"The first couple of weeks can be quite tricky,” London Irish’s new addition, Eddie Poolman, confessed.

“You’re just getting into it but now I feel really comfortable – it’s nice not being the new guy now!

“I feel quite amalgamated into it all.”

A whirlwind opening week as an Exile has seen Poolman enter a new era in his nascent rugby career, signing on with a Gallagher Premiership outfit and making his first Club appearance in a matter of days.

Earning a starting debut in a pivotal Premiership Rugby Cup pool stage decider against Bath Rugby, the Sydney University graduate made an impression with his physicality and directness with ball in hand.

His alma mater in the New South Wales capital boasted the talents of former Exiles Nick Phipps and Max Northcote-Green, each of whom offered messages of support to the 23-year-old before putting pen-to-paper at the Hazelwood Centre.

“The Australians here at Irish are a bit older than me, so I knew of them and not necessarily knew them to speak to before joining.

“I knew Nick Phipps as he played at Sydney Uni, Max Northcote-Green too, I spoke to Nick briefly and he was very supportive of the move and spoke glowingly about the Club.

“I was going to come to Irish anyway, but that was a nice confidence boost knowing what I was arriving into after coming across from Australia.”

With much at stake in moving across to the other side of the world, the talented centre elucidated on why he felt London Irish was the Club for him.

“I really liked the coaching set-up here headed up by Les [Kiss] and Dec [Declan Kidney], and really respect what they have done.

“The way they spoke was a very holistic approach to life in rugby, I thought it was a really good attitude towards it all.

“I was really attracted to the brand of rugby London Irish play, it’s a lot of running rugby and I was excited as a back to try and get involved in that.

“Also, being an Aussie in London is also a big pull factor, it’s a brilliant city to be in a great area of the world.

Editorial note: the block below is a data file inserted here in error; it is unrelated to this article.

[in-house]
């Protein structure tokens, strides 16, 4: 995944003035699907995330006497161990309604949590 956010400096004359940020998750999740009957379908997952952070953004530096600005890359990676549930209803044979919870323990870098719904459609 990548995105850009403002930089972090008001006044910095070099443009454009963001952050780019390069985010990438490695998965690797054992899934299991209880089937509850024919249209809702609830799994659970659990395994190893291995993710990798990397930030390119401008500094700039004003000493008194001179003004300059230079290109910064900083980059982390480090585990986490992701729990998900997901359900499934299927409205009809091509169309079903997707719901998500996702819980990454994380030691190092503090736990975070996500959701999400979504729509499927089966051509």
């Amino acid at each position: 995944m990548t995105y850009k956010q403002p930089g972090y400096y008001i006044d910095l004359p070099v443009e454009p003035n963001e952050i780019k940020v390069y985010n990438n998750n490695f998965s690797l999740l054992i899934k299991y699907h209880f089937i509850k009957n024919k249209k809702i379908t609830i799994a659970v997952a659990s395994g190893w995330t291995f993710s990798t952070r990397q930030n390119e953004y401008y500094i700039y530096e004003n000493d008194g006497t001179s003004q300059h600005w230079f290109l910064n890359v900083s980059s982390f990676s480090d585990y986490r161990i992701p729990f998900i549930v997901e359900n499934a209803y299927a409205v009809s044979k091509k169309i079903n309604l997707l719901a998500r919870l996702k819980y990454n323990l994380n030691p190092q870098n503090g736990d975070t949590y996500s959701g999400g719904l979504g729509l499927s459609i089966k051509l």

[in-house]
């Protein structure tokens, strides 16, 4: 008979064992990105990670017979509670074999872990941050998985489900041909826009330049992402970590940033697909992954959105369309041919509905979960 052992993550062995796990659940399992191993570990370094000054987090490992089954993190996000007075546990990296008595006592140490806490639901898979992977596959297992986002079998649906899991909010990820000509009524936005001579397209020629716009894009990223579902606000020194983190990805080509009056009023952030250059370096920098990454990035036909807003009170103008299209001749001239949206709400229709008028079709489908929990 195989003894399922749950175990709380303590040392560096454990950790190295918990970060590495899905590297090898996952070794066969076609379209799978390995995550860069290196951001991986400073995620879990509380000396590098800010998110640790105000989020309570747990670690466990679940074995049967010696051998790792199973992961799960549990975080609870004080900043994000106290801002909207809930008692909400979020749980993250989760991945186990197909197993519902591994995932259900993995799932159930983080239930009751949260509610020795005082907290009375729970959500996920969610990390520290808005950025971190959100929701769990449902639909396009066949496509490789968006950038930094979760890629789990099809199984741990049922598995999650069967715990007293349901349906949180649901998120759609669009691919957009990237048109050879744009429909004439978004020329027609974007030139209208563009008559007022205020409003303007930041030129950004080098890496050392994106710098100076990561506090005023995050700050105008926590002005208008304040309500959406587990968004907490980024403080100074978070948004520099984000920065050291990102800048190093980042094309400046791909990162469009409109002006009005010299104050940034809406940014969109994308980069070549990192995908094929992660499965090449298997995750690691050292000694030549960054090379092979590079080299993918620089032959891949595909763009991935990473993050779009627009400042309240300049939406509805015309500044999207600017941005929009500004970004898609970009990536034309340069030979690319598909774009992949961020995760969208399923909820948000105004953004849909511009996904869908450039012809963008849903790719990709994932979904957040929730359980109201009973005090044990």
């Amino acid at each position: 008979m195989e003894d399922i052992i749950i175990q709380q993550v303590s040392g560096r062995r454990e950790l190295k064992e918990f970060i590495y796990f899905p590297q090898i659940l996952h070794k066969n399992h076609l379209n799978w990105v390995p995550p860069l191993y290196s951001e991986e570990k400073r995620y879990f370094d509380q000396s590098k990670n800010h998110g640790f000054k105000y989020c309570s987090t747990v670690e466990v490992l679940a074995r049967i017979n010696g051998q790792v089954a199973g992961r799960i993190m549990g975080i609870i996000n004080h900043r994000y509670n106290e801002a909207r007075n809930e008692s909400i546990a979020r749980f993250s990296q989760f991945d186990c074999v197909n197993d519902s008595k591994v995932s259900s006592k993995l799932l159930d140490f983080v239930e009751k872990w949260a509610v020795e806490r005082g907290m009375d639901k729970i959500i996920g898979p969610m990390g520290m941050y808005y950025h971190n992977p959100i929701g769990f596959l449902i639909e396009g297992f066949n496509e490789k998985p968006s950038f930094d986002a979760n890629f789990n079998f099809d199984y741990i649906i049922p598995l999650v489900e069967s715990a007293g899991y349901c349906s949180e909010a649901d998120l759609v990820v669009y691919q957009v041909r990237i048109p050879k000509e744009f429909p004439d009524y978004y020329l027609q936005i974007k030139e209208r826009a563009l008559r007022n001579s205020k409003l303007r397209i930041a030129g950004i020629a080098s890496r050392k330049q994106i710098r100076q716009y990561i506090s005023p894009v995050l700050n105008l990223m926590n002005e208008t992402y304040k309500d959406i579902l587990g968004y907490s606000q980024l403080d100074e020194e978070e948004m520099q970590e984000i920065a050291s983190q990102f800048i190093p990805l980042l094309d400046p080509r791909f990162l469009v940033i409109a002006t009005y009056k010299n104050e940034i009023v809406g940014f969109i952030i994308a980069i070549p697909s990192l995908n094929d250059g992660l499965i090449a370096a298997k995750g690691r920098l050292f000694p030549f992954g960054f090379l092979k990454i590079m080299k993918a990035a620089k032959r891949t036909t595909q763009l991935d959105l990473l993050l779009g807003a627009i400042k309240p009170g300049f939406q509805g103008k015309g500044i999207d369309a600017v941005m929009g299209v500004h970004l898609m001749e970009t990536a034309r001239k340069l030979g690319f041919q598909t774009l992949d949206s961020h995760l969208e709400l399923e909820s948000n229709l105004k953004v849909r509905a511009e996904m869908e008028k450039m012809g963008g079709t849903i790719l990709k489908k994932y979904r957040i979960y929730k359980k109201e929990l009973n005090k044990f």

“Everyone here is very integrated, people from the UK are similar to Australians and a lot of the squad are of similar age to me with similar interests, so it’s not too difficult and I am lucky in that respect.”

An admiration for Irish’s playing style will see Poolman further immersed into the Exiles’ way of rugby.

His ‘eyes up’ approach will look to see him dovetail into the green of London Irish.

He explained: “I would say I’m quite high energy, and want to take as many opportunities as possible to play rugby.

“I like to play ‘eyes up’, which is what London Irish really base their game around.

“I like to put as much effort in as possible, especially in areas like the kick chase and working into position quickly.

“I think those things are valued at London Irish, and I hope I can fare well in putting that into action.”

With much competition for places in the London Irish squad, an unfazed Poolman relishes the challenge of earning his place in the Exiles matchday squad.

“It’s a challenge for me coming into the Club, but I’m of the belief that you want to have the best people in your position.

“If you can’t make the team against them, then you have to be ready to get them in the best possible position to play in the Premiership.

“We’re very lucky to have some of the best players in the world in different positions here at Irish.

“Firstly, you can learn off them and then push them to be better, and maybe one day get that opportunity to crack into the first team.